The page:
3) The author of this psalm includes the word “work” three times in verses 16-17. How do we define work in relation to God and humanity?

It may help us go back to the beginning of this psalm to better understand what is God’s work. Context is vitally important when studying Scripture well. In verse 2, Moses writes, “Before the mountains were born, before You gave birth to the earth and the world, from eternity to eternity, You are God.” Like a mother, God gave birth, or life, to everything in all of creation. God’s “work” declares His “splendor” to the Israelites (“your servants”) and future generations (“their children”). (verse 16) Just like the mountains of verse 2, humanity declares the beauty and majesty of our eternal God. In a pre-Industrial society where humans made everything by hand, the Israelites were more keenly aware of their dependence on God to survive. Even during their 40-year wandering in the wilderness, “the LORD your God has blessed you in all the work of your hands. He has watched over your journey through this immense wilderness…you have lacked nothing”. (Deuteronomy 2:7) Hence, Moses’ petitions God to “establish the work of our hands,” which he repeats twice. (verse 17) As God’s servants, the Israelites believed any work of their hands revealed God’s faithfulness to provide for them even in their darkest moments.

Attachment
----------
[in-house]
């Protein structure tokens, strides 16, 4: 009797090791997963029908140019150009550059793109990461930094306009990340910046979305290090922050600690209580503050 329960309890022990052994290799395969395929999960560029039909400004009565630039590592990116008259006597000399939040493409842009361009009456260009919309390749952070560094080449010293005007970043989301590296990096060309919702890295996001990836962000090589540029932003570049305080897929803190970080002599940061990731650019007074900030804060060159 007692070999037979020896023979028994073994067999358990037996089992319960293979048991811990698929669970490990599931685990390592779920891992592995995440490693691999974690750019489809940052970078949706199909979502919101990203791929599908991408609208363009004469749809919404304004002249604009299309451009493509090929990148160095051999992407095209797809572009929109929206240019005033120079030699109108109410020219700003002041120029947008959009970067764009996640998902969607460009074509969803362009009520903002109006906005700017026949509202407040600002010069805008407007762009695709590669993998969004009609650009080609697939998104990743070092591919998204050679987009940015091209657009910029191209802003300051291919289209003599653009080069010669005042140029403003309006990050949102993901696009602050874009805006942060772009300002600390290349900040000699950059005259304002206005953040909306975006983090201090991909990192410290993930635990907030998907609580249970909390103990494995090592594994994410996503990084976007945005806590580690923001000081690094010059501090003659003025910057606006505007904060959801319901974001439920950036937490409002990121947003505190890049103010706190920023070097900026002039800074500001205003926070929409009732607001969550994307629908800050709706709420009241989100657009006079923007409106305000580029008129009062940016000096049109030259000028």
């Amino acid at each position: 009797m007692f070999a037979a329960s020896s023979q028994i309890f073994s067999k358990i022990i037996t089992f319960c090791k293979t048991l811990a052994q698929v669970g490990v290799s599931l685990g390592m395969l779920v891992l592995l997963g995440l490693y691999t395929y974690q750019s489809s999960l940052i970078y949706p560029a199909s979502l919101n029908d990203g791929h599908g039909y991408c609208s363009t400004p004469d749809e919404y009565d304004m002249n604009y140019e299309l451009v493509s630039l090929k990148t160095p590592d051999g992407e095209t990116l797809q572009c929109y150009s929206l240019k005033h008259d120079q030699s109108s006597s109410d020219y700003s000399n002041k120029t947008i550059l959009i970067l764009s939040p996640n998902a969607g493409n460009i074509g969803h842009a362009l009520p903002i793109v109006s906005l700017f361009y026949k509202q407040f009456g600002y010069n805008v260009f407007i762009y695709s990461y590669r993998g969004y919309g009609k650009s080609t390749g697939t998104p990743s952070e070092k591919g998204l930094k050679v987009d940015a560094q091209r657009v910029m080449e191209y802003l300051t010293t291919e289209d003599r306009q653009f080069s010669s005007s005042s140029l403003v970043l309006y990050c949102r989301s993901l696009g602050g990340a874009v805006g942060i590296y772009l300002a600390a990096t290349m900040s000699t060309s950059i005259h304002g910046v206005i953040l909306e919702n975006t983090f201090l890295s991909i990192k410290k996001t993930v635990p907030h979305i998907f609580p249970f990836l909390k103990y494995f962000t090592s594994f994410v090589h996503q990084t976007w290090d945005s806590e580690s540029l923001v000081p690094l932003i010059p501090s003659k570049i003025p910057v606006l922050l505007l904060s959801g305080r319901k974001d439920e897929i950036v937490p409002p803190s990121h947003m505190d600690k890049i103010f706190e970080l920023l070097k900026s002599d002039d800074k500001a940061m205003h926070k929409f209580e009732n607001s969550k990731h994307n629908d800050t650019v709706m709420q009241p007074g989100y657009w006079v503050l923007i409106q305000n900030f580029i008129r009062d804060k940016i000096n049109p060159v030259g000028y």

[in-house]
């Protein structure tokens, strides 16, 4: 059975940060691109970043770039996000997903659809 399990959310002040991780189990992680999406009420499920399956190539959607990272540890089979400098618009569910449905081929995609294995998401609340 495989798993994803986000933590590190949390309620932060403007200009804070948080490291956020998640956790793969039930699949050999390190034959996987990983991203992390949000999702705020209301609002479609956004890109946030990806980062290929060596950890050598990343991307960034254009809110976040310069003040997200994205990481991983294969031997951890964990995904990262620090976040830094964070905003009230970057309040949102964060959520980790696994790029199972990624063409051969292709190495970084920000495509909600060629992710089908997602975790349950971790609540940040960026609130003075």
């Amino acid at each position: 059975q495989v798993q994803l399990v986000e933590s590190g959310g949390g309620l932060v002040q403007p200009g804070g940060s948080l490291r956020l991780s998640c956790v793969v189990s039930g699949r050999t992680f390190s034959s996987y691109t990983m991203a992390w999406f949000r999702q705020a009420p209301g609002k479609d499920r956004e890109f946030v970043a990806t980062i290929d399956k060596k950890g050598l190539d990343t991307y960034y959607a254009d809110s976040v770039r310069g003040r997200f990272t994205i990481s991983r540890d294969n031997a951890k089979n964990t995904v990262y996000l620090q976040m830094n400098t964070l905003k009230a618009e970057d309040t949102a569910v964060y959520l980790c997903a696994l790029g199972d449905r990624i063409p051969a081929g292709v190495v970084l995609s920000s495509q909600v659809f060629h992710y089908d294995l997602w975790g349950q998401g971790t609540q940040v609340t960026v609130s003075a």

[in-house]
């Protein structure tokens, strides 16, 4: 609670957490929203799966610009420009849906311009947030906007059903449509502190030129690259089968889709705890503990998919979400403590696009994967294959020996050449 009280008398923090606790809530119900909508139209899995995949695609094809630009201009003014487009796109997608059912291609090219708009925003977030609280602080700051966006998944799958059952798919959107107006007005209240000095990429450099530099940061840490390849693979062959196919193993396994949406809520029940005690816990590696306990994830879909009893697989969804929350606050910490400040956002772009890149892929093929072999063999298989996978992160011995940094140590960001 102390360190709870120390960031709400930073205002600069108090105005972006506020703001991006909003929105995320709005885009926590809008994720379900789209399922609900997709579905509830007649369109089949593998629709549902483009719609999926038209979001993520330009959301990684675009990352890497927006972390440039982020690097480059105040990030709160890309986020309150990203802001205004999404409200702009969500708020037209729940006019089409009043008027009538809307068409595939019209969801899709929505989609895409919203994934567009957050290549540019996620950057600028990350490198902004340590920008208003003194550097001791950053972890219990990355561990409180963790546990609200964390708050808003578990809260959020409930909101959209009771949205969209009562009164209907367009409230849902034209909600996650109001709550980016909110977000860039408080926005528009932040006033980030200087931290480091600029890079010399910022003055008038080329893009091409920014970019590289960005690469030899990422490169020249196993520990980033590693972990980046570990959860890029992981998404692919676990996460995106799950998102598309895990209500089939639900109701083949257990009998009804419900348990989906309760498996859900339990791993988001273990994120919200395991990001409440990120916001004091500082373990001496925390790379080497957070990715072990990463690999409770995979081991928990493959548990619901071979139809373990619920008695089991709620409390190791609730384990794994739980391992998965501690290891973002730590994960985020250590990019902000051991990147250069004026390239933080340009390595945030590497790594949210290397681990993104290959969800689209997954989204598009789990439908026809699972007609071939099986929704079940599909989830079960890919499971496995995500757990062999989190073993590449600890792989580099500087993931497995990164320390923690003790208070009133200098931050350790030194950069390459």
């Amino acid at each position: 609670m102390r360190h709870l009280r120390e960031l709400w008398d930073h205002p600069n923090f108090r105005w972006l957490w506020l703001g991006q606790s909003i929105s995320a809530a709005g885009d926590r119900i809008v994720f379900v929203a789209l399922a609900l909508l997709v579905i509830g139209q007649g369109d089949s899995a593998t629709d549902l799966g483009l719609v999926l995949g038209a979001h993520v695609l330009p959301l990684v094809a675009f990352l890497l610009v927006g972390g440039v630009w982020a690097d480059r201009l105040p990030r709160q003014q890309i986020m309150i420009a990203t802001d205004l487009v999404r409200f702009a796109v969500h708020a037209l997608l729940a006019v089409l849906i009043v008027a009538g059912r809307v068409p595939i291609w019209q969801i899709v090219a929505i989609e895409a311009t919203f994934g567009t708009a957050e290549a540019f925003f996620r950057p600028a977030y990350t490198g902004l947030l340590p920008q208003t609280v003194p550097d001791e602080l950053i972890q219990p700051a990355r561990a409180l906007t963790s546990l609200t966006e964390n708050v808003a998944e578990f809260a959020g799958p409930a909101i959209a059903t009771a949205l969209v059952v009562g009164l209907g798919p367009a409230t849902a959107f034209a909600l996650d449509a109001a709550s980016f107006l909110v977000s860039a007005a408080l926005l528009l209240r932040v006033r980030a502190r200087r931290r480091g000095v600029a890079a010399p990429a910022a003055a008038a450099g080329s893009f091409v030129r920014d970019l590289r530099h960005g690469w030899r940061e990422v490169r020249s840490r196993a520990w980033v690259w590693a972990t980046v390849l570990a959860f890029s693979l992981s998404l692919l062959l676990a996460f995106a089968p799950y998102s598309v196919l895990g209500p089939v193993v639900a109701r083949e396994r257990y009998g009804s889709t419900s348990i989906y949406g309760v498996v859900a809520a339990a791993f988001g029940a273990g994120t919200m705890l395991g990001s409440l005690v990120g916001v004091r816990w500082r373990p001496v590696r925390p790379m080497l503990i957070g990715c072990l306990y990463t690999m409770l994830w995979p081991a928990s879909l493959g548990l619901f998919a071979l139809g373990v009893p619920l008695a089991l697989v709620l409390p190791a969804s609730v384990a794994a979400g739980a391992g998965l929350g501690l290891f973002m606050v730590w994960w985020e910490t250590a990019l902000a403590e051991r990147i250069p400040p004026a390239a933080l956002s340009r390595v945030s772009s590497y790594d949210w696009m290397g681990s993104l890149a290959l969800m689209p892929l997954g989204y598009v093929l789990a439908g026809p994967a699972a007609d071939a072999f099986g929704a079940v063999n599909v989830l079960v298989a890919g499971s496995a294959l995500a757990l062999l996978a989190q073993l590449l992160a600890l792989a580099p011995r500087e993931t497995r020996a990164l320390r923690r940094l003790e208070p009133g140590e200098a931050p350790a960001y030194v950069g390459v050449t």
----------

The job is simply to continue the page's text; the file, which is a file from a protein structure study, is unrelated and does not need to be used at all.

Everyday Application

1) The author repeatedly uses terms like “years” or “days.” Why does the author emphasize finite periods of time?

Humans are finite; we have bounds and limits. Even if we have a long life, we all face the same inevitable fate of death. Several psalmists dwelled on this reality. One reflects, “But despite his assets, mankind will not last; he is like the animals that perish.” (Psalm 49:12) Another writes, “As for man, his days are like grass — he blooms like a flower of the field; when the wind passes over it, it vanishes, and its place is no longer known.” (Psalm 103:15-16) While human bodies will fail, there is hope in the fact that unlike His creatures, our Creator God is infinite! “Our Lord is great, vast in power; his understanding is infinite.” (Psalm 147:5) The International Standard Bible Encyclopedia says of God, “He is not indebted to His creation in any way, shape, or form but reigns and rules above us.” We can place our trust in Him precisely because He is worthy of our adoration and praise.